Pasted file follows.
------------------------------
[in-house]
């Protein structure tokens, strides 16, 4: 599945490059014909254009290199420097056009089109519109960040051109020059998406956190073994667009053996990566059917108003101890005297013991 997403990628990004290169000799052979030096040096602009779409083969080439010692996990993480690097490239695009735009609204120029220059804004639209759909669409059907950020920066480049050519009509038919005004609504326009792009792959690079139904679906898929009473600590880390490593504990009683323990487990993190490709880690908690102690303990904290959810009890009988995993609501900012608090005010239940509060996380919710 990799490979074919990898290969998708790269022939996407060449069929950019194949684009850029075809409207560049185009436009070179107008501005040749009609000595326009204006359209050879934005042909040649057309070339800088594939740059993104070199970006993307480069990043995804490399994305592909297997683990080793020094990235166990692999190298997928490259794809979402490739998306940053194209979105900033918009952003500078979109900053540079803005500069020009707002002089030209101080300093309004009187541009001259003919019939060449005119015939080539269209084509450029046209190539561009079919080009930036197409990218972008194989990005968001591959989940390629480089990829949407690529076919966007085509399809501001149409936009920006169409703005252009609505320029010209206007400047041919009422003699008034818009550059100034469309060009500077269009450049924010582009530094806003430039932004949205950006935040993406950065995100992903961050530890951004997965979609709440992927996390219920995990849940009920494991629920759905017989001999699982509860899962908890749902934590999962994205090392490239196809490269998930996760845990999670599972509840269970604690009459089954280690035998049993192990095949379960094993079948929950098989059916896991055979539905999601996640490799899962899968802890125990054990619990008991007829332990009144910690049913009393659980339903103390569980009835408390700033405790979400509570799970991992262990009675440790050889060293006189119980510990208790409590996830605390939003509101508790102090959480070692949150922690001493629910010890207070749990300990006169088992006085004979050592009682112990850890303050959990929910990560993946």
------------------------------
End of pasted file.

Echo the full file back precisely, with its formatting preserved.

[in-house]
């Protein structure tokens, strides 16, 4: 599945490059014909254009290199420097056009089109519109960040051109020059998406956190073994667009053996990566059917108003101890005297013991 997403990628990004290169000799052979030096040096602009779409083969080439010692996990993480690097490239695009735009609204120029220059804004639209759909669409059907950020920066480049050519009509038919005004609504326009792009792959690079139904679906898929009473600590880390490593504990009683323990487990993190490709880690908690102690303990904290959810009890009988995993609501900012608090005010239940509060996380919710 990799490979074919990898290969998708790269022939996407060449069929950019194949684009850029075809409207560049185009436009070179107008501005040749009609000595326009204006359209050879934005042909040649057309070339800088594939740059993104070199970006993307480069990043995804490399994305592909297997683990080793020094990235166990692999190298997928490259794809979402490739998306940053194209979105900033918009952003500078979109900053540079803005500069020009707002002089030209101080300093309004009187541009001259003919019939060449005119015939080539269209084509450029046209190539561009079919080009930036197409990218972008194989990005968001591959989940390629480089990829949407690529076919966007085509399809501001149409936009920006169409703005252009609505320029010209206007400047041919009422003699008034818009550059100034469309060009500077269009450049924010582009530094806003430039932004949205950006935040993406950065995100992903961050530890951004997965979609709440992927996390219920995990849940009920494991629920759905017989001999699982509860899962908890749902934590999962994205090392490239196809490269998930996760845990999670599972509840269970604690009459089954280690035998049993192990095949379960094993079948929950098989059916896991055979539905999601996640490799899962899968802890125990054990619990008991007829332990009144910690049913009393659980339903103390569980009835408390700033405790979400509570799970991992262990009675440790050889060293006189119980510990208790409590996830605390939003509101508790102090959480070692949150922690001493629910010890207070749990300990006169088992006085004979050592009682112990850890303050959990929910990560993946």